As often as the effect can be produced without a cause, they are willing (these men of science) that it shall be produced: they are willing (these upright ministers of justice and patterns of constitutional obedience) that the will of their superior, the legislator, shall be done. As often as the effect cannot be produced without a cause, their determination is, that it shall not be produced, and that the will of the legislator shall remain undone—that the law, which they are sworn to execute, shall remain unexecuted.
But they have a reason for what they do, and it is this:—to gain twenty pounds, a man will speak the truth; by coming and speaking the truth, he will lend his exertions to give execution to the laws:—therefore, for the some price, he will be ready to commit perjury. Yonder man cut the throat of a pig, the other day, for sixpence; therefore he would cut the throat of his brother for the same price. Such is the logic of these lawyers.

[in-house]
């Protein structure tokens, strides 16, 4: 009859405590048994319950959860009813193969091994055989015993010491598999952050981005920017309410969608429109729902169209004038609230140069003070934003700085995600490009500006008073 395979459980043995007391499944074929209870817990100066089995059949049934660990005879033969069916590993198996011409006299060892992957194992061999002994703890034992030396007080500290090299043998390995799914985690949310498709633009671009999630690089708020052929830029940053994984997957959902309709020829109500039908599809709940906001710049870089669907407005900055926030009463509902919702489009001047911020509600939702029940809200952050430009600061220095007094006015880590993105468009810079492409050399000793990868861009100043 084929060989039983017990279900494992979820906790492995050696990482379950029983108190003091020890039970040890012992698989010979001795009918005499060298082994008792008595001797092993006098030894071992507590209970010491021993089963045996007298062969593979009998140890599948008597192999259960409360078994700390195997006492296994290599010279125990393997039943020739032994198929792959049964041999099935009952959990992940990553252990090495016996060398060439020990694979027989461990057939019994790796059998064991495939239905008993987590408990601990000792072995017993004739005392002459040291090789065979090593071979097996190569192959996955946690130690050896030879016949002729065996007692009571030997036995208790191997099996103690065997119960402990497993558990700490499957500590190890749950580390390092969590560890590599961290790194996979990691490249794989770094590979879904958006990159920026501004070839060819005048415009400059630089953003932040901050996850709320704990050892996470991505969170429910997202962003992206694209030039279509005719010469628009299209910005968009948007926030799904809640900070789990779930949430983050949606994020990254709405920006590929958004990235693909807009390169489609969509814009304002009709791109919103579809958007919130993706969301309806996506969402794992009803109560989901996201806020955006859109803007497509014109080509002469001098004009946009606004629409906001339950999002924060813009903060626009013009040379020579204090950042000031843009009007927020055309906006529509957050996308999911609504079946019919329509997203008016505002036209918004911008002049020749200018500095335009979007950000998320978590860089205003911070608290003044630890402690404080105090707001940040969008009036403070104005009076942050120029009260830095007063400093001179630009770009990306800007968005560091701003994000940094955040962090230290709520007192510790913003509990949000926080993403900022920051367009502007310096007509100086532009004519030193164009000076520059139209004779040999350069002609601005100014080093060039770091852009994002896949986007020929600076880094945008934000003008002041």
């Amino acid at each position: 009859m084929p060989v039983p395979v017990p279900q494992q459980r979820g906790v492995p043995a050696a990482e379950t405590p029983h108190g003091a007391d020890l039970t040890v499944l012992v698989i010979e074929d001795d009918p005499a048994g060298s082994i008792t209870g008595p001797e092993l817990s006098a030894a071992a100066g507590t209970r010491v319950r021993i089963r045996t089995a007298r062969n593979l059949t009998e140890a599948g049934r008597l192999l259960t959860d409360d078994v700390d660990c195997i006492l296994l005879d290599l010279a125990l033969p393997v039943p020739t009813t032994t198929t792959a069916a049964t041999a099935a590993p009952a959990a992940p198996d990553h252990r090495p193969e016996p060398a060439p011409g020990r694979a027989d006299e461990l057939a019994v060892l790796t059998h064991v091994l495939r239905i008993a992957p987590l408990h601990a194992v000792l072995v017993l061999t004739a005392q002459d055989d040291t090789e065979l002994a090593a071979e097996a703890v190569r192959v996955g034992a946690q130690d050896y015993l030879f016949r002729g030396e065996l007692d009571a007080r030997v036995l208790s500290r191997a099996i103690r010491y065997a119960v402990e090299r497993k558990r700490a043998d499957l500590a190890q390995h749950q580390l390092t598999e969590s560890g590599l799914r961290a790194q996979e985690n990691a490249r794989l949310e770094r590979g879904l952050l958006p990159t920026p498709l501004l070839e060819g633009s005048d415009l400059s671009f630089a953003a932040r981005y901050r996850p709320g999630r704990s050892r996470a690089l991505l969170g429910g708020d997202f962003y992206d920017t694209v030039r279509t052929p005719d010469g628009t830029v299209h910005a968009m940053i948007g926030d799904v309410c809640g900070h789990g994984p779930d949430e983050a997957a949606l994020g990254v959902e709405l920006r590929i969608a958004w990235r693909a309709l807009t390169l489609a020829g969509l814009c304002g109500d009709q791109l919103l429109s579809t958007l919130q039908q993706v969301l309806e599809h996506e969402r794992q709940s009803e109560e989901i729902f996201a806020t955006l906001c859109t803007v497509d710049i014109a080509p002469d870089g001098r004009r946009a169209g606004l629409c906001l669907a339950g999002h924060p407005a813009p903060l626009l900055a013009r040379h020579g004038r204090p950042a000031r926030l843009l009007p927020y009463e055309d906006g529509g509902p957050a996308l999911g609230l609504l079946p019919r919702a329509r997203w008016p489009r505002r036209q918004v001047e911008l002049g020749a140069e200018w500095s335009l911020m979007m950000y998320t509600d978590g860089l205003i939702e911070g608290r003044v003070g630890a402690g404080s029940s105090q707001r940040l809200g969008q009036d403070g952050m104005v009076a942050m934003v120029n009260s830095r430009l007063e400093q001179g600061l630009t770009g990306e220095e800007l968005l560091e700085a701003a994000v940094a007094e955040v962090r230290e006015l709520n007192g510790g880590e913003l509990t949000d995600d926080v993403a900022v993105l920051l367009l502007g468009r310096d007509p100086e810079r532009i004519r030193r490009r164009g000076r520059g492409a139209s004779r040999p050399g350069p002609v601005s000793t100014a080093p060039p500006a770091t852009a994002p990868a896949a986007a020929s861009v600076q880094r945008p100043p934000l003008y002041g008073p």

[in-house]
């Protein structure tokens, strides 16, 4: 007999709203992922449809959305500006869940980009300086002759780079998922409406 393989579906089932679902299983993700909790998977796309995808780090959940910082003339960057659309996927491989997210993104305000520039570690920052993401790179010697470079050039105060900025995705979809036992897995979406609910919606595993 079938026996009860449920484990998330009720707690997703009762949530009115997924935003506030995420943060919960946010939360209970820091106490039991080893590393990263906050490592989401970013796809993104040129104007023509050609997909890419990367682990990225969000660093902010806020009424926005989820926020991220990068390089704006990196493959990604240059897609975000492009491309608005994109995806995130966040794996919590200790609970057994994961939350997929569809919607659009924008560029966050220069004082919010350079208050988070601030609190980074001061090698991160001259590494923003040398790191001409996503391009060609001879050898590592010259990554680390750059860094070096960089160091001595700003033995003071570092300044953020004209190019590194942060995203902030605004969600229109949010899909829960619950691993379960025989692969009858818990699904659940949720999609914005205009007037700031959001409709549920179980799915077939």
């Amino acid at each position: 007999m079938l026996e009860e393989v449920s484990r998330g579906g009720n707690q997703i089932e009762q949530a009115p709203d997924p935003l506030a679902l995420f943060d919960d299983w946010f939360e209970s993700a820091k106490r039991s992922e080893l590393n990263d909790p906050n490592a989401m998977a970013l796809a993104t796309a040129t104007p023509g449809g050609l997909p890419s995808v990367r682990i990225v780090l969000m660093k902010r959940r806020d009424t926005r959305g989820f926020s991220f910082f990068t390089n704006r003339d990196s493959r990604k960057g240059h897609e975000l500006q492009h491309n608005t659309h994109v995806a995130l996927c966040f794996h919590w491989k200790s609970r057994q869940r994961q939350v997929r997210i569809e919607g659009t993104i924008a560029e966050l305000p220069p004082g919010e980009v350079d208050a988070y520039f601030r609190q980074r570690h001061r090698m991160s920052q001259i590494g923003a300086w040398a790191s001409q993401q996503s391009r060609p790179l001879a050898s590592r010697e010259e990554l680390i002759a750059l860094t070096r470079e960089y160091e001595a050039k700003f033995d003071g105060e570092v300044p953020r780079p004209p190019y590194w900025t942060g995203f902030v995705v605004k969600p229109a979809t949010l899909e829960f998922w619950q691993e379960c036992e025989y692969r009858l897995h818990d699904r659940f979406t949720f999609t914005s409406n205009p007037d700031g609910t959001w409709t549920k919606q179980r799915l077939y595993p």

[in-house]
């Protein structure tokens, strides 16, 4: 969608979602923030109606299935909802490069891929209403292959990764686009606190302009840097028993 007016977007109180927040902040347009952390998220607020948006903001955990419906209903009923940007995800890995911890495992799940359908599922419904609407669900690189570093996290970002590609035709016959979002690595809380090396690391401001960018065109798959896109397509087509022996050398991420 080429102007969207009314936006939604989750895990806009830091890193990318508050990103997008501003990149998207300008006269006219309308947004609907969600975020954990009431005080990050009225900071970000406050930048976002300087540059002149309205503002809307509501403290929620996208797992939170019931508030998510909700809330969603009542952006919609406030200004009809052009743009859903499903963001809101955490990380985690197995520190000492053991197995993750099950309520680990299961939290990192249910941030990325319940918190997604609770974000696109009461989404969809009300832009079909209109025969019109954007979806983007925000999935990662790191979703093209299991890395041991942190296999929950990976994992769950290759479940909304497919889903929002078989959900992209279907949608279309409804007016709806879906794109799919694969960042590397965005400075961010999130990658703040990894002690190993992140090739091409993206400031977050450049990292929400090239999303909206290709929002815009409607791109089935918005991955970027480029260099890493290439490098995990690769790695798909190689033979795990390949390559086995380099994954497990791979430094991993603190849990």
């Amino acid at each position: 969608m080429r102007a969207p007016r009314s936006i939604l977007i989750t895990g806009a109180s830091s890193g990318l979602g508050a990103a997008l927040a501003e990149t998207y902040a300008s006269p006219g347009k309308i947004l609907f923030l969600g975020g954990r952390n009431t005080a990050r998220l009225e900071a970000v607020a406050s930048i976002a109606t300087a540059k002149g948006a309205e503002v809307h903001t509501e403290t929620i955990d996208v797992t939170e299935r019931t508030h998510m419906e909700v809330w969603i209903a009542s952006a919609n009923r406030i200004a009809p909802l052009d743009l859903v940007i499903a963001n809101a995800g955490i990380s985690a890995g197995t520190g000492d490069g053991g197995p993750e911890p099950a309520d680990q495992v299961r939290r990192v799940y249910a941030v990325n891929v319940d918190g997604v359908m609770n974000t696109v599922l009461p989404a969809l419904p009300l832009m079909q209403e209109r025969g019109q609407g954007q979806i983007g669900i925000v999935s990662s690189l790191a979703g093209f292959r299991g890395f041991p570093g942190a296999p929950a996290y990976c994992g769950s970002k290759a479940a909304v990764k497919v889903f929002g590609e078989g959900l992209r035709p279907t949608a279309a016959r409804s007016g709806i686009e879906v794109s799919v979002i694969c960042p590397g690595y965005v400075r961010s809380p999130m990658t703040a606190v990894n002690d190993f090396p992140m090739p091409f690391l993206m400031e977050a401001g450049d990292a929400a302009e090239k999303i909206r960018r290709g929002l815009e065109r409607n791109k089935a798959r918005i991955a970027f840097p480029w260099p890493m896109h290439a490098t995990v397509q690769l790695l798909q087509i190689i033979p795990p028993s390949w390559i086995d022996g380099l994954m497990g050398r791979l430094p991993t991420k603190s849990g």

That by this logic and this wisdom, perjury was ever prevented in any one instance, seems not in the smallest degree probable: that by the same exertions it has in many instances been produced, seems in the highest degree probable.
By what contrivance the existence of the interest can be denied in words, in such manner as to save the witness from the danger of legal conviction,—what expedient is in these cases most usually relied on, and upon occasion employed,—I do not undertake (for it is not necessary) to know. As promising a one as any, appears to be this: in the present cause, in which I am plaintiff, you give me your testimony gratis; in the next cause you will be plaintiff, and then it will fall to my share to return the accommodation.